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  • Why Saliva Testing for Hormones

    How Can Saliva Hormone Testing Help You?

    • Saliva testing can identify hormone imbalances that may be causing unwanted symptoms and chronic health problems... like fatigue, low sex drive, hot flashes, foggy thinking, stress, mood swings, sleep disturbances, anxiety, depression...

    • It can be used to monitor the effect of hormone treatment programs

    • It is vital for disease prevention and anti-aging programs

    • It will tell you your best course of treatment

    Why Saliva Testing?

    • Saliva testing is the most reliable way to measure free, "bio-available" hormone activity - hormones actually doing their job at the cell level.  Most blood tests do not measure "bio-available" hormone levels.

    • Saliva hormones more accurately reflect tissue uptake and response of hormones delivered through the skin in creams, gels, or patches.  Blood and urine assays significantly underestimate hormones delivered topically, often resulting in overdosing.

    • Saliva collection is painless - no needles.  It negates the need for blood drawing, which often causes stress that can alter test results.

    • Saliva collection is easy and can be done anyplace at your convenience.

    Why Test Saliva Instead of Serum (Blood Tests for Hormones)

    WHY TEST SALIVA instead of SERUM (Blood tests)
    SPECIAL REPORT Dr David Zava, ZRT Laboratory

    Confusion exists among medical professionals and the general public about the question of progesterone absorption. This confusion often hinges on a misunderstanding of the test used to measure progesterone levels in the body. Let us try to clarify the issue.

    What a Blood Test Measures

    "Blood" tests for progesterone refer to the serum or plasma concentration of progesterone. Plasma is the watery, non-cellular portion of the blood from which cellular components such as red blood cells and white blood cells, are excluded. Serum is the essentially the same as plasma except that fibrinogen has been removed. Serum and plasma, being watery, contain water-soluble (hydrophilic) substances such as water-soluble vitamins, carbohydrates, and proteins. Serum and plasma do not contain fat-soluble (lipophilic) substances. For the purposes of this discussion, serum and plasma are interchangeable and I will refer to them as serum. Sex hormones such as progesterone, estrogen and testosterone are fat-soluble steroids similar to cholesterol. When you have a serum cholesterol measurement, you are measuring cholesterol bound to protein, which makes it water-soluble. (Recall that serum cholesterol is described as HDL or LDL cholesterol, referring to the proteins to which it is bound.)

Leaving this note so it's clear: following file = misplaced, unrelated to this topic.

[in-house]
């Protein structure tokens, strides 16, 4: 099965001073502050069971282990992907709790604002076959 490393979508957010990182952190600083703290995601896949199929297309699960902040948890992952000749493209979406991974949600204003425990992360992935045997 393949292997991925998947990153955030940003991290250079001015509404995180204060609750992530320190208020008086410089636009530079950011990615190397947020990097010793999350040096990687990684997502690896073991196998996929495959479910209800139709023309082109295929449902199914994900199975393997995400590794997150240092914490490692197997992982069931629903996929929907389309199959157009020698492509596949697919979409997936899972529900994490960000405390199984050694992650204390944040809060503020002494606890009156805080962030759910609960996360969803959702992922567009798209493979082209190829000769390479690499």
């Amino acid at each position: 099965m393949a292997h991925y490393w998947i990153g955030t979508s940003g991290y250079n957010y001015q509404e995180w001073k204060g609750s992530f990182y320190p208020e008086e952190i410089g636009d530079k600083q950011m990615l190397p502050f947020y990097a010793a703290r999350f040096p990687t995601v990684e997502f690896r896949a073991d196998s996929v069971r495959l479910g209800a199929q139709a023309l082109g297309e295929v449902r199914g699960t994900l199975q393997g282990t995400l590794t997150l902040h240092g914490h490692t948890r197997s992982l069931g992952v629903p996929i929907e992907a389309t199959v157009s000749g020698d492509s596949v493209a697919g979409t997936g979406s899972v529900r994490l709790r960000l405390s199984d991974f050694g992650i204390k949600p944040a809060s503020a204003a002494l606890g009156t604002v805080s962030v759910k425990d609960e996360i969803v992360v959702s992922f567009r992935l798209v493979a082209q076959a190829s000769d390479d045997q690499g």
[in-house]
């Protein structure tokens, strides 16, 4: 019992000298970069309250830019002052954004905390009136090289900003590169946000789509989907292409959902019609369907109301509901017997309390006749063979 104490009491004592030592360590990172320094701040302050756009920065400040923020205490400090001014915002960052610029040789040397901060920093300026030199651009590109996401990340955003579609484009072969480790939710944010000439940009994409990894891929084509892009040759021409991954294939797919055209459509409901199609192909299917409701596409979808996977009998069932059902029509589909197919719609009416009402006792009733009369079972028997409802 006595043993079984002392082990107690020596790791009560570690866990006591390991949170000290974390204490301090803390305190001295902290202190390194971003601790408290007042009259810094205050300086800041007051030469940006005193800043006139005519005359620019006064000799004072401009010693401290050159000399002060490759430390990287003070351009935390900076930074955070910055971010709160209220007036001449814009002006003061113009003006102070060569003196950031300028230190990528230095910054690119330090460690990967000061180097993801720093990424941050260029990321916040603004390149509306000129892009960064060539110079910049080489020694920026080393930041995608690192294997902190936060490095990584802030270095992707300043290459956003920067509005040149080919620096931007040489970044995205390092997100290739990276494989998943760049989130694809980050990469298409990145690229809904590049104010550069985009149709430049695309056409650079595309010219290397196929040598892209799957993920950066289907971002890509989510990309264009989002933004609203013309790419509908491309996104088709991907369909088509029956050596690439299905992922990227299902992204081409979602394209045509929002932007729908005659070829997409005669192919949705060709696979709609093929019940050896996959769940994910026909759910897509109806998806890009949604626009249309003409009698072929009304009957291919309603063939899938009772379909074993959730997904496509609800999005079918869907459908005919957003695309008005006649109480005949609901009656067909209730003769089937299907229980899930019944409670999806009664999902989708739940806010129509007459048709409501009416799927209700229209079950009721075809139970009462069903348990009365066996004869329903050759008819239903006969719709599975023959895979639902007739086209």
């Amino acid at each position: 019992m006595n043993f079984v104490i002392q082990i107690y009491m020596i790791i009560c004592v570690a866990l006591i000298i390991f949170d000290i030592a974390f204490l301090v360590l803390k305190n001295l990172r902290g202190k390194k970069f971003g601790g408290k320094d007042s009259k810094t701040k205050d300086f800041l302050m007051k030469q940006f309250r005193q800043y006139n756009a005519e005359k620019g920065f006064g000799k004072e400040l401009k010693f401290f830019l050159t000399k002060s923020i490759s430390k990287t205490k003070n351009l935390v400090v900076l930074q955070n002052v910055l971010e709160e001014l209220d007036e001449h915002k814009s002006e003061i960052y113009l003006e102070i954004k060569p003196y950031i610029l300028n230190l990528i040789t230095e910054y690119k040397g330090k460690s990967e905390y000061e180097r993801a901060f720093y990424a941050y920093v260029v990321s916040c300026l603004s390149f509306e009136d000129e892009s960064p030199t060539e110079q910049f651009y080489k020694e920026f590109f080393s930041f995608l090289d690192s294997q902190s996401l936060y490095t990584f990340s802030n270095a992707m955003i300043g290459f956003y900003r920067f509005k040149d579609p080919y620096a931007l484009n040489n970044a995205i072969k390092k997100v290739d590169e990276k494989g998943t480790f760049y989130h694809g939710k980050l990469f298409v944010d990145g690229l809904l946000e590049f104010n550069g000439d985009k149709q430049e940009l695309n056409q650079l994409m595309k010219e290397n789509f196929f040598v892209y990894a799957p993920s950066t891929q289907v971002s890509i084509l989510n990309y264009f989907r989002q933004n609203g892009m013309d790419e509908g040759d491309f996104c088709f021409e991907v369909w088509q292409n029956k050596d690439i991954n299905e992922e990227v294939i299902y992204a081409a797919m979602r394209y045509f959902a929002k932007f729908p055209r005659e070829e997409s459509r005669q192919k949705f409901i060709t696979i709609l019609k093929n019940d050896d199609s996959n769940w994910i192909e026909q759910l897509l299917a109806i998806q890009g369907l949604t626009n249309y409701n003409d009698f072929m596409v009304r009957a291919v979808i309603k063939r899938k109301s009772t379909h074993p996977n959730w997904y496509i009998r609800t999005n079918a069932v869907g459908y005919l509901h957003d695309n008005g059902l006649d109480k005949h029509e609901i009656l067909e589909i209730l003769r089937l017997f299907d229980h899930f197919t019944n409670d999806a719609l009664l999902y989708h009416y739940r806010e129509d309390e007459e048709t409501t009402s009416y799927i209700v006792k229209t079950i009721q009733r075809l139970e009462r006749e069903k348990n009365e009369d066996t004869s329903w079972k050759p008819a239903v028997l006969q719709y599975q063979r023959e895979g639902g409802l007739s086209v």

How Progesterone Travels in Blood

    The ovary-produced progesterone found in serum is also largely protein-bound. Protein-bound progesterone is not readily bioavailable to receptors in target tissues throughout the body. It is on its way to the liver to be excreted in bile. Only 2 to 5 percent of serum progesterone is "free" or non-protein-bound. This is the progesterone available to target tissues and to saliva. Thus, progesterone measured by serum levels is mostly a measure of progesterone that is not going to be used by the body. A serum test can be used to compare one woman's progesterone production to that of another woman, or to test how much progesterone is being made by a woman's ovaries.

    When progesterone is given intravenously, 80 percent of it is taken up by red blood cell membranes that are fatty in nature and therefore available to fat-soluble progesterone molecules. Less than 20 percent will be found in serum. It is obvious that serum levels would not detect the great majority of the progesterone added to whole blood.

The Canary Club is an educational advisory group with a team of medical advisors headed by Richard Shames, M.D.